1. We will not, therefore, perhaps reason illegitimately if we conclude from this that Physics, Astronomy, Medicine, and all the other sciences that have for their end the consideration of composite objects, are indeed of a doubtful character; but that Arithmetic, Geometry, and the other sciences of the same class, which regard merely the simplest and most general objects, and scarcely inquire whether or not these are really existent, contain somewhat that is certain and indubitable: for whether I am awake or dreaming, it remains true that two and three make five, and that a square has but four sides; nor does it seem possible that truths so apparent can ever fall under a suspicion of falsity [or incertitude].



  1. Nevertheless, the belief that there is a God who is all powerful, and who created me, such as I am, has, for a long time, obtained steady possession of my mind. How, then, do I know that he has not arranged that there should be neither earth, nor sky, nor any extended thing, nor figure, nor magnitude, nor place, providing at the same time, however, for [the rise in me of the perceptions of all these objects, and] the persuasion that these do not exist otherwise than as I perceive them ? And further, as I sometimes think that others are in error respecting matters of which they believe themselves to possess a perfect knowledge, how do I know that I am not also deceived each time I add together two and three, or number the sides of a square, or form some judgment still more simple, if more simple indeed can be imagined? But perhaps Deity has not been willing that I should be thus deceived, for he is said to be supremely good. If, however, it were repugnant to the goodness of Deity to have created me subject to constant deception, it would seem likewise to be contrary to his goodness to allow me to be occasionally deceived; and yet it is clear that this is permitted.


  1. Some, indeed, might perhaps be found who would be disposed rather to deny the existence of a Being so powerful than to believe that there is nothing certain. But let us for the present refrain from opposing this opinion, and grant that all which is here said of a Deity is fabulous: nevertheless, in whatever way it be supposed that I reach the state in which I exist, whether by fate, or chance, or by an endless series of antecedents and consequents, or by any other means, it is clear (since to be deceived and to err is a certain defect ) that the probability of my being so imperfect as to be the constant victim of deception, will be increased exactly in proportion as the power possessed by the cause, to which they assign my origin, is lessened. To these reasonings I have assuredly nothing to reply, but am constrained at last to avow that there is nothing of all that I formerly believed to be true of which it is impossible to doubt, and that not through thoughtlessness or levity, but from cogent and maturely considered reasons; so that henceforward, if I desire to discover anything certain, I ought not the less carefully to refrain from assenting to those same opinions than to what might be shown to be manifestly false.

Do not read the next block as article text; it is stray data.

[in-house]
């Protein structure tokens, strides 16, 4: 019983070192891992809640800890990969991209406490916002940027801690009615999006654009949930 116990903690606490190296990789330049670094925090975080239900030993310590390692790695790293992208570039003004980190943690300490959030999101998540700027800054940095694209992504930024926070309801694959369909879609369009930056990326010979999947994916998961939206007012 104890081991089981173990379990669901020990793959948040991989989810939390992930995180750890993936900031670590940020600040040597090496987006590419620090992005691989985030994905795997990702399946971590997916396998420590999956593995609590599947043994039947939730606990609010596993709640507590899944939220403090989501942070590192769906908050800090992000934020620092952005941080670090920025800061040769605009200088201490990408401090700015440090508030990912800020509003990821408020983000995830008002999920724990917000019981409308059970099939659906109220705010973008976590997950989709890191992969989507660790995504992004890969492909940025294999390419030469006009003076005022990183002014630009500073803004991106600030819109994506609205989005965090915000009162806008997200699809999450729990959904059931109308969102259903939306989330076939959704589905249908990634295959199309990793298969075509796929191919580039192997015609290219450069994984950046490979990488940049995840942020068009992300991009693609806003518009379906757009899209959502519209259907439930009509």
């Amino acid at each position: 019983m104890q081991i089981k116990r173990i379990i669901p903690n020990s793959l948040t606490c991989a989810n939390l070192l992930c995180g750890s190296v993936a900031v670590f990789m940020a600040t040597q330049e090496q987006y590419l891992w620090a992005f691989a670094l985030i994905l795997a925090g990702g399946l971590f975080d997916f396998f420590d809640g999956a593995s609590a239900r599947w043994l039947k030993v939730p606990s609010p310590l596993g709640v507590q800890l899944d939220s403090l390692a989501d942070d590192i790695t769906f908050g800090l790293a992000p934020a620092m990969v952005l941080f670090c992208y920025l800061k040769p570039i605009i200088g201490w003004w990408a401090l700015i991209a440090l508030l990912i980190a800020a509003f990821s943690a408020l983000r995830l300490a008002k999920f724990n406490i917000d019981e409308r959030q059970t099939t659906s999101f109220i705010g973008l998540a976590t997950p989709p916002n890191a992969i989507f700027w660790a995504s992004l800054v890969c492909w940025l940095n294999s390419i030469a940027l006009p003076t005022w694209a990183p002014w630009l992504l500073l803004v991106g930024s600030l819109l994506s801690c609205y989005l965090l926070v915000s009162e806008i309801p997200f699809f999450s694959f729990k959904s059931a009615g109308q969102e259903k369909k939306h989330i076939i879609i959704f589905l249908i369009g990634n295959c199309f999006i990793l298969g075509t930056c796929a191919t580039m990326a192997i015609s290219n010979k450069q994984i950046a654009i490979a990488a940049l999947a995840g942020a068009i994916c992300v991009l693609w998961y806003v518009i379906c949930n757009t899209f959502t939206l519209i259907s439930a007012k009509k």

1. But it is not sufficient to have made these observations; care must be taken likewise to keep them in remembrance. For those old and customary opinions perpetually recur– long and familiar usage giving them the right of occupying my mind, even almost against my will, and subduing my belief; nor will I lose the habit of deferring to them and confiding in them so long as I shall consider them to be what in truth they are, viz., opinions to some extent doubtful, as I have already shown, but still highly probable, and such as it is much more reasonable to believe than deny. It is for this reason I am persuaded that I shall not be doing wrong, if, taking an opposite judgment of deliberate design, I become my own deceiver, by supposing, for a time, that all those opinions are entirely false and imaginary, until at length, having thus balanced my old by my new prejudices, my judgment shall no longer be turned aside by perverted usage from the path that may conduct to the perception of truth. For I am assured that, meanwhile, there will arise neither peril nor error from this course, and that I cannot for the present yield too much to distrust, since the end I now seek is not action but knowledge.



  1. I will suppose, then, not that Deity, who is sovereignly good and the fountain of truth, but that some malignant demon, who is at once exceedingly potent and deceitful, has employed all his artifice to deceive me; t will suppose that the sky, the air, the earth, colors, figures, sounds, and all external things, are nothing better than the illusions of dreams, by means of which this being has laid snares for my credulity; I will consider myself as without hands, eyes, flesh, blood, or any of the senses, and as falsely believing that I am possessed of these; I will continue resolutely fixed in this belief, and if indeed by this means it be not in my power to arrive at the knowledge of truth, I shall at least do what is in my power, viz., [ suspend my judgment ], and guard with settled purpose against giving my assent to what is false, and being imposed upon by this deceiver, whatever be his power and artifice. But this undertaking is arduous, and a certain indolence insensibly leads me back to my ordinary course of life; and just as the captive, who, perchance, was enjoying in his dreams an imaginary liberty, when he begins to suspect that it is but a vision, dreads awakening, and conspires with the agreeable illusions that the deception may be prolonged; so I, of my own accord, fall back into the train of my former beliefs, and fear to arouse myself from my slumber, lest the time of laborious wakefulness that would succeed this quiet rest, in place of bringing any light of day, should prove inadequate to dispel the darkness that will arise from the difficulties that have now been raised.


Last Updated on February 8, 2018